The difference Professor Monro says is that if Defence identifies a priority problem, and it identifies an emerging technology that may address it, and a mission is put together to have that capability put in the hands of war fighters in a two- or three-years timeframe, then it needs a commitment from the start from the chief of service and from the capability manager.

That’s the enabling structure, she said. The ASCA would be independently branded and would operate differently from, but remain within, Defence.

“We came to realise when we were working this through is that you can’t [meet that two- to three-year timeline] from the outside. You have to change the system by being within the system,” Professor Monro said.

“I would frame it as I suppose ASCA is both inside and not inside. What I mean is that it’s inside in that it’s working with the acquisition system and with force design… to change the way we get into the acquisition program.

“But it’s outside [Defence] in that it has been given a licence for courage that is independently branded. It’s not going to look and feel like Defence, it’s going to have a degree of freedom that allows us to get after things faster, and with a much lighter touch.”

Asked how the war in Ukraine had changed the nature of the chief defence scientist role, Professor Monro said the conflict had a huge impact on “mindsets” across the Defence establishment.

“What it has done is it’s challenged a lot of the orthodoxies that stifle the Defence system. It has challenged orthodoxies about just how mature things need to be in order to be effective in the conflict zone,” she said.

“[It has highlighted] how experimental exploration of how you can integrate and use technologies [earlier] than previously and where they can still have effect. I think that is changing mindsets.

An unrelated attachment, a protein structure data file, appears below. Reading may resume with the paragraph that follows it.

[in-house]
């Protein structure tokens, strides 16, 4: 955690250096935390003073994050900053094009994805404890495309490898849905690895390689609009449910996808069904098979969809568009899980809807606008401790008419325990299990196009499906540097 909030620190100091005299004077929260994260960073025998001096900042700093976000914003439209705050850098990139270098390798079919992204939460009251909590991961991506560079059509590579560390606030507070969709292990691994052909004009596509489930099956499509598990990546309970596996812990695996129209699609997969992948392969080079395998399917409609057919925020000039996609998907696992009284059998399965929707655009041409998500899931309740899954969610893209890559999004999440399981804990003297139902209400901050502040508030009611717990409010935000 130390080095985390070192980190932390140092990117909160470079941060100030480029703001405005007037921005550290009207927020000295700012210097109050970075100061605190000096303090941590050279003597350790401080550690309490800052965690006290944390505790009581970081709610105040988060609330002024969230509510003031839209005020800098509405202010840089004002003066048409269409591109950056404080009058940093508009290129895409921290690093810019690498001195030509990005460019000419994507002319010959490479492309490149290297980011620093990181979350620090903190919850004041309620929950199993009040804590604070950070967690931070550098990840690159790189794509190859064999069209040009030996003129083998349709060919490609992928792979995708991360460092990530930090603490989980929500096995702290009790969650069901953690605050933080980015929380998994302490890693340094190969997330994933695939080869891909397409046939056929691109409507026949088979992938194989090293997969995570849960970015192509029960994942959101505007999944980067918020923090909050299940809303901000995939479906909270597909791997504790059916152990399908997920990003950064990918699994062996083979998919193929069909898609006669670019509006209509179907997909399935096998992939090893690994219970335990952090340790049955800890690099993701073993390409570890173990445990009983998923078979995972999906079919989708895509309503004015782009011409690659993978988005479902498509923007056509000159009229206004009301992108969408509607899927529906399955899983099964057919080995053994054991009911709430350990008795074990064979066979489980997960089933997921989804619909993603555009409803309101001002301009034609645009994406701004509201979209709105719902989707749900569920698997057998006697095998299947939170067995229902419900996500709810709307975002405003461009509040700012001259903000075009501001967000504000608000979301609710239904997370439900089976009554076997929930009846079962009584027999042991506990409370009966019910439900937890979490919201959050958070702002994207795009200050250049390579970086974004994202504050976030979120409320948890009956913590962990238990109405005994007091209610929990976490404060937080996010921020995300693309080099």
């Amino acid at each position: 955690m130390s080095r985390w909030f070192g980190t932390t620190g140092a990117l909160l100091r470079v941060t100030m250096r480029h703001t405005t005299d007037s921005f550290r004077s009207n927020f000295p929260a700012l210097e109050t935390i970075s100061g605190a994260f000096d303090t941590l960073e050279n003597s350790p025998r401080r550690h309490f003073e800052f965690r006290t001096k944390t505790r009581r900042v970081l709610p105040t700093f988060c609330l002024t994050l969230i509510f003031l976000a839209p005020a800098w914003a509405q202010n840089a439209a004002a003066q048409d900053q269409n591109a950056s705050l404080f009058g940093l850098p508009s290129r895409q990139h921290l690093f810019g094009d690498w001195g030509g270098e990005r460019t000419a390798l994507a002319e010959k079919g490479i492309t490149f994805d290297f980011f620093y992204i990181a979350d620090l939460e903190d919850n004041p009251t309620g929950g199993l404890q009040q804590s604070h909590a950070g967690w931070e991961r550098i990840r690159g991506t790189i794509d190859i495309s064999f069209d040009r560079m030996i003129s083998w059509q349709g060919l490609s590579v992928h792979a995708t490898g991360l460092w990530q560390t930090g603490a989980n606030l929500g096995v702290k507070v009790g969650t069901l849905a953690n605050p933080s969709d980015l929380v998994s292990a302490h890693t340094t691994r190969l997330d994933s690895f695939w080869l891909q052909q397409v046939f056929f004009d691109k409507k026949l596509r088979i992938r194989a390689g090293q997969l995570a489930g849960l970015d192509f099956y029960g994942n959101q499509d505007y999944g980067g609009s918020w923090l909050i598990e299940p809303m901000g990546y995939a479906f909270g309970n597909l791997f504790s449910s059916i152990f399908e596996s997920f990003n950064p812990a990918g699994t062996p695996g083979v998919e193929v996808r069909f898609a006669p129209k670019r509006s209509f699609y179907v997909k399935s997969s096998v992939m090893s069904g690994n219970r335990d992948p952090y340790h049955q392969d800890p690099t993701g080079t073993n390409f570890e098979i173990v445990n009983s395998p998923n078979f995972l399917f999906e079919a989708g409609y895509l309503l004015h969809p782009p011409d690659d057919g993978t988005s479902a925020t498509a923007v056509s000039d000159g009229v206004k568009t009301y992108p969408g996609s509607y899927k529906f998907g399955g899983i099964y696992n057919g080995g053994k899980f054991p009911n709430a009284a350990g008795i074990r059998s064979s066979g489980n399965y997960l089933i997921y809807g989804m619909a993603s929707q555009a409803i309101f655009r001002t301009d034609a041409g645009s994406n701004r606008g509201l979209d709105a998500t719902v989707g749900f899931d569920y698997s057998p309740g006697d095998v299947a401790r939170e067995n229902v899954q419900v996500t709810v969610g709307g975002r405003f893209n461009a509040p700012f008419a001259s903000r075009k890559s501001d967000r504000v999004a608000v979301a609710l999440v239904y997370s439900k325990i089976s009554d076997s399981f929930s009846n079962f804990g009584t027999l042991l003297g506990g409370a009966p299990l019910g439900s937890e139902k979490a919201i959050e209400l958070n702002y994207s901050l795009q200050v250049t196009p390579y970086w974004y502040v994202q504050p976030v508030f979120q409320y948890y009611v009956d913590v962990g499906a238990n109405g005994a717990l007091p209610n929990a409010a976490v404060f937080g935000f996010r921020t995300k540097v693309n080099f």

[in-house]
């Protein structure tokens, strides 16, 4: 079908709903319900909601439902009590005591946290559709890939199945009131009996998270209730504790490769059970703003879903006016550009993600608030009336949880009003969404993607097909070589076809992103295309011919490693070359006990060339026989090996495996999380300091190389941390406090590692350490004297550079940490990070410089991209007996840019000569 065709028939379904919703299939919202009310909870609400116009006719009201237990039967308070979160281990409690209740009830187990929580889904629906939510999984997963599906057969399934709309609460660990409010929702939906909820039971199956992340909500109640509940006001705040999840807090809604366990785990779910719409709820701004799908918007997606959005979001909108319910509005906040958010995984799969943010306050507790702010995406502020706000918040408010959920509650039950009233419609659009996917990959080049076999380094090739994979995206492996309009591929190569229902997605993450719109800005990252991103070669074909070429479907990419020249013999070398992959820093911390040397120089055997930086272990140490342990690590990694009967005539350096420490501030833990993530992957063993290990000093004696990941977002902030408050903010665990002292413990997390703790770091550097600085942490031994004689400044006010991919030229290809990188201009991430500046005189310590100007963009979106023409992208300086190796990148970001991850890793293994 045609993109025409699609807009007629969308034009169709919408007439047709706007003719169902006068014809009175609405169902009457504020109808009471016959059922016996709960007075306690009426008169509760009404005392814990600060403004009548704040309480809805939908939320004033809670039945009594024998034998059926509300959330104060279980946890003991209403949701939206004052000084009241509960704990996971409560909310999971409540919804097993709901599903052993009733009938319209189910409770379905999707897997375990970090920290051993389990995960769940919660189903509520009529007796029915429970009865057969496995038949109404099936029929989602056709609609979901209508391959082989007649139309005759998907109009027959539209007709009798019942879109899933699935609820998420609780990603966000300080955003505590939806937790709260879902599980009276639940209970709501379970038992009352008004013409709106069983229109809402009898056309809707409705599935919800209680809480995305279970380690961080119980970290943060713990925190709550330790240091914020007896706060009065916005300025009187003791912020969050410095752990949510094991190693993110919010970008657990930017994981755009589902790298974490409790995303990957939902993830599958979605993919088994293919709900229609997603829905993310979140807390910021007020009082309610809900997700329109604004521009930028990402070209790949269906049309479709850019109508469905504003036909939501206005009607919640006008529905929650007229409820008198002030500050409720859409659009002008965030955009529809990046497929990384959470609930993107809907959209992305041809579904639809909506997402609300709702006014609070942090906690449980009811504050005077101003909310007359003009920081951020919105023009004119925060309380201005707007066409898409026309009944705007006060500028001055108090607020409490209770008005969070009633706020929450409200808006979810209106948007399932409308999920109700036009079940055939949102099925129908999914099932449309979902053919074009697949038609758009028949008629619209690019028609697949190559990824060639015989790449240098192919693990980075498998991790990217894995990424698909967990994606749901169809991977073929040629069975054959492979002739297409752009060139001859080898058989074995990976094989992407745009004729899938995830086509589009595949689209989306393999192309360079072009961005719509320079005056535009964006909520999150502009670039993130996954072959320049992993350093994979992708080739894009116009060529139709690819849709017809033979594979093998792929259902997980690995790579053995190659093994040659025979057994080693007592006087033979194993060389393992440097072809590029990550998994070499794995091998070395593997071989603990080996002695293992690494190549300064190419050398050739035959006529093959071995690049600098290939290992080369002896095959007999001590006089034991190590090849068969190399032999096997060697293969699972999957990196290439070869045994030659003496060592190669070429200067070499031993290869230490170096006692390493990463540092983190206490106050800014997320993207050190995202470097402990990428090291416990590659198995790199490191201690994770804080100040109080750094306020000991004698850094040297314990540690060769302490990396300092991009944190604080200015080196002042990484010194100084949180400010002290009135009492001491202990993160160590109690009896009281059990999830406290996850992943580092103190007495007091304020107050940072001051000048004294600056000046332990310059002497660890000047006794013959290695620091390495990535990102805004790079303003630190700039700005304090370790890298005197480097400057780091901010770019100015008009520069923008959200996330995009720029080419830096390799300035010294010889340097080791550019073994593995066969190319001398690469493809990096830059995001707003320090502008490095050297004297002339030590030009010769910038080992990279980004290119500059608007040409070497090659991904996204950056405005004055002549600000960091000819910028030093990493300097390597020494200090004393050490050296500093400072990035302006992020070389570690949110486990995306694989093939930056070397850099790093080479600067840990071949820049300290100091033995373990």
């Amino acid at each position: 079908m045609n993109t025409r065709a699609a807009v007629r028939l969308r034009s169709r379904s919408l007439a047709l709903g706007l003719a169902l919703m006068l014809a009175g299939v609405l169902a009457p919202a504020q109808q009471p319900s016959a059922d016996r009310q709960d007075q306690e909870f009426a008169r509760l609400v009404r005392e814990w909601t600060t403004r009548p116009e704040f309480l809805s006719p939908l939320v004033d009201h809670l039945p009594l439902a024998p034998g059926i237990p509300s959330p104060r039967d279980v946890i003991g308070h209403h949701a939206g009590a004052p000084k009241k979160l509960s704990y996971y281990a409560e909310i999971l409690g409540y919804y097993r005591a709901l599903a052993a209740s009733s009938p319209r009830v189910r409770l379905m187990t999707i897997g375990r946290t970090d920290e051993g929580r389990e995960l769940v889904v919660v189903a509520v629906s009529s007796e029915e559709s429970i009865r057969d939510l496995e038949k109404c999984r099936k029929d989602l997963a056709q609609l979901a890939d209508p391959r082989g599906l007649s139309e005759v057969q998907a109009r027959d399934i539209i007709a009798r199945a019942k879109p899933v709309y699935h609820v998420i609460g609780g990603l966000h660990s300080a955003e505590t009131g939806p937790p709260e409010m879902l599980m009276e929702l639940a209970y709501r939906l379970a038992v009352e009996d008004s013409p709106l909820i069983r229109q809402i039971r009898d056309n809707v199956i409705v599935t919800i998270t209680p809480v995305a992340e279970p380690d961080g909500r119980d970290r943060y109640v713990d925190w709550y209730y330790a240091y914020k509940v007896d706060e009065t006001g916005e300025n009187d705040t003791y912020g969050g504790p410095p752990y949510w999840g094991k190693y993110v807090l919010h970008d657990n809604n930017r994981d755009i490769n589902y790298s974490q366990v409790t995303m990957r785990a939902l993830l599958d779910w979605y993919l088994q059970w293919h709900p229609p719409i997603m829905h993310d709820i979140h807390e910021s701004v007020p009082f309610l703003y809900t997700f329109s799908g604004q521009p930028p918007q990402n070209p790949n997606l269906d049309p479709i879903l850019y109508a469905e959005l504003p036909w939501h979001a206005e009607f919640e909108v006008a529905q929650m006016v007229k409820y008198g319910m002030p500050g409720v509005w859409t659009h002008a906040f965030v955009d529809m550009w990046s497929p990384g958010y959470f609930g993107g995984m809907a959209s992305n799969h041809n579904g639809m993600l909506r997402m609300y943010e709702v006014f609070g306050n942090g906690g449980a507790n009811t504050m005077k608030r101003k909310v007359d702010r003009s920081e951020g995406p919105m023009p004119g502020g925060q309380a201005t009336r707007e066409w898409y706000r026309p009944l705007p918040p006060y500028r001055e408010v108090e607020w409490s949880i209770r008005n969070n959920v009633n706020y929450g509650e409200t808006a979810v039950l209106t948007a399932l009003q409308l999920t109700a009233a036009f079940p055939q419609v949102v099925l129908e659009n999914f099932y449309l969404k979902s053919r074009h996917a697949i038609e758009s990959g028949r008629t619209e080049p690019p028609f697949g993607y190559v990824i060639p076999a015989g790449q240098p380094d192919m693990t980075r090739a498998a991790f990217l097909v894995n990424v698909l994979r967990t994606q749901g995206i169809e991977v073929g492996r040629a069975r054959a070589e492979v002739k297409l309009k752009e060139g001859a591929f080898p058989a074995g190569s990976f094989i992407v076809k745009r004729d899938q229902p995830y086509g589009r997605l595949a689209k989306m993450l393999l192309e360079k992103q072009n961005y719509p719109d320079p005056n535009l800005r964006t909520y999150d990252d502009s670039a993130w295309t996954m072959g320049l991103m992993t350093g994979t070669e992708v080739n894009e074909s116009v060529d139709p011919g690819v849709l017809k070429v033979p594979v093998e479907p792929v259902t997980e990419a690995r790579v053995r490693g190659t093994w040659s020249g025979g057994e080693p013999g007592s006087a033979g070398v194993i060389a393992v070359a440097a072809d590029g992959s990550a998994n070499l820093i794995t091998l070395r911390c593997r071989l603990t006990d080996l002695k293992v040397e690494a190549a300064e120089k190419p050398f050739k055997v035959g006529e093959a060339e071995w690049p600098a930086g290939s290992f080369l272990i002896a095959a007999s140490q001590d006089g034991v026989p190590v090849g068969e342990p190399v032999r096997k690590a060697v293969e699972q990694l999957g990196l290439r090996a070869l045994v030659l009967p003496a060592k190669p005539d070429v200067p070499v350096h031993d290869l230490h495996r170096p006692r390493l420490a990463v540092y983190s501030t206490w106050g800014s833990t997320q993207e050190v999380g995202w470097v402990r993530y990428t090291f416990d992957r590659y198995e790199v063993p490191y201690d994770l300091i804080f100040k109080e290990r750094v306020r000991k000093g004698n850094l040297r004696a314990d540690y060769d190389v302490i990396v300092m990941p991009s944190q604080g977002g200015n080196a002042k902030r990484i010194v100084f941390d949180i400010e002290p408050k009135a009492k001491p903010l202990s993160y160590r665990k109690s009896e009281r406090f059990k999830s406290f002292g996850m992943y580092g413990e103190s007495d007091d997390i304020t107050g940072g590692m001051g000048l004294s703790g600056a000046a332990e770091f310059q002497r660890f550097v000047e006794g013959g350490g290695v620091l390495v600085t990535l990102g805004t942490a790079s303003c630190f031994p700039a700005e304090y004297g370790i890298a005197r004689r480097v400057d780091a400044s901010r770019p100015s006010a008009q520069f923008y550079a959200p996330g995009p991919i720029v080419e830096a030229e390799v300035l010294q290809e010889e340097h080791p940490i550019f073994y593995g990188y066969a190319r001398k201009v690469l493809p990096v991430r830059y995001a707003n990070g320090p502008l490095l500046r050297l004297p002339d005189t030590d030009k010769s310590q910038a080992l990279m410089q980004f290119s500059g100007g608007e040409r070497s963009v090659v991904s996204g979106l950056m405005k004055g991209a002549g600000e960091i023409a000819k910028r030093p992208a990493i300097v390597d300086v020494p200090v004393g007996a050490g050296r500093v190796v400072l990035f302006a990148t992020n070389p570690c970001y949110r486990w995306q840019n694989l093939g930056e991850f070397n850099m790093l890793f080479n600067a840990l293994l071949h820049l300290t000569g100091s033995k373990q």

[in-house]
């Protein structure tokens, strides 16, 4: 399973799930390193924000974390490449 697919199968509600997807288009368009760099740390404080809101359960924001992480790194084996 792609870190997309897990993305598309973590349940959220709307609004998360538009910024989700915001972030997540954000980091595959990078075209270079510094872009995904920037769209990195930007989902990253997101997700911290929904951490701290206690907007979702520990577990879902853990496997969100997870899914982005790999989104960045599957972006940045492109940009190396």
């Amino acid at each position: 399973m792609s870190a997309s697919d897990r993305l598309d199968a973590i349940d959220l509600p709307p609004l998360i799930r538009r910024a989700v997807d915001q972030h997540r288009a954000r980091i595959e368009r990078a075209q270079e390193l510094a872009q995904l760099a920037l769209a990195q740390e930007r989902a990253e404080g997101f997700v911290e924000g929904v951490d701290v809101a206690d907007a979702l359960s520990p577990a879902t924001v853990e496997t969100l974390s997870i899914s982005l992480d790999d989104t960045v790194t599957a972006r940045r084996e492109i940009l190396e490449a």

“It is about Australia realising that anything we do that is forward leaning and uses emerging technology, is a risk game. That this is not just about mitigating or avoiding risk… it’s about leaning into where [using emerging technology] can deliver us advantage.”

Professor Monro says she can understand the scepticism of some people in industry to the creation of ASCA within Defence.

But while it might be seen as a short-term win for some in industry to have ASCA created as an independent organisation outside of Defence, it would ultimately become a source of frustration. Given the immense budget pressure being put on Defence, “an external organisation would be have limited power in shaping its decisions.”

“ASCA needs to prove it has a different way of working and to do that fast. [And we need to] show that you don’t have to live and breathe and speak Defence to be able to engage with the Defence innovation system,” she told

“We should be judged on how quickly we can turn Defence’s requirements into active activity and then into programs that have a path to acquisition.”